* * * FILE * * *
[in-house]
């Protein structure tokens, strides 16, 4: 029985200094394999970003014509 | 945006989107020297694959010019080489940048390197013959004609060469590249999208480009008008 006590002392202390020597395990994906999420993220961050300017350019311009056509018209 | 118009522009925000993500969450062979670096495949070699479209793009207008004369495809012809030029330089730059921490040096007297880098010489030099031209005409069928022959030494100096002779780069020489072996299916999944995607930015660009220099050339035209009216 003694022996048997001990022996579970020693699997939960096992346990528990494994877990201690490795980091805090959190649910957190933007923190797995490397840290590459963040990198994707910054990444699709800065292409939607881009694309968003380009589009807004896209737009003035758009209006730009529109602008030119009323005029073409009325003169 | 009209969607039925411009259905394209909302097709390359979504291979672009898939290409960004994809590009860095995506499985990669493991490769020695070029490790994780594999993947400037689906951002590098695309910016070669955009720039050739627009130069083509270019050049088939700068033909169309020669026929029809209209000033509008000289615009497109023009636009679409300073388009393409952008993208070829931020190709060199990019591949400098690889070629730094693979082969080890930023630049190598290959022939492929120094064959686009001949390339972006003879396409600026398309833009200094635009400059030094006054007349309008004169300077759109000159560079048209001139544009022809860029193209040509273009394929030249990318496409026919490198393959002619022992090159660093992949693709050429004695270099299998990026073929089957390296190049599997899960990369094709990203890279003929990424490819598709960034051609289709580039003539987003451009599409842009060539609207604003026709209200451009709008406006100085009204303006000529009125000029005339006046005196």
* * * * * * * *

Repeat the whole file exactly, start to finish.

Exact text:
[in-house]
């Protein structure tokens, strides 16, 4: 029985200094394999970003014509 | 945006989107020297694959010019080489940048390197013959004609060469590249999208480009008008 006590002392202390020597395990994906999420993220961050300017350019311009056509018209 | 118009522009925000993500969450062979670096495949070699479209793009207008004369495809012809030029330089730059921490040096007297880098010489030099031209005409069928022959030494100096002779780069020489072996299916999944995607930015660009220099050339035209009216 003694022996048997001990022996579970020693699997939960096992346990528990494994877990201690490795980091805090959190649910957190933007923190797995490397840290590459963040990198994707910054990444699709800065292409939607881009694309968003380009589009807004896209737009003035758009209006730009529109602008030119009323005029073409009325003169 | 009209969607039925411009259905394209909302097709390359979504291979672009898939290409960004994809590009860095995506499985990669493991490769020695070029490790994780594999993947400037689906951002590098695309910016070669955009720039050739627009130069083509270019050049088939700068033909169309020669026929029809209209000033509008000289615009497109023009636009679409300073388009393409952008993208070829931020190709060199990019591949400098690889070629730094693979082969080890930023630049190598290959022939492929120094064959686009001949390339972006003879396409600026398309833009200094635009400059030094006054007349309008004169300077759109000159560079048209001139544009022809860029193209040509273009394929030249990318496409026919490198393959002619022992090159660093992949693709050429004695270099299998990026073929089957390296190049599997899960990369094709990203890279003929990424490819598709960034051609289709580039003539987003451009599409842009060539609207604003026709209200451009709008406006100085009204303006000529009125000029005339006046005196």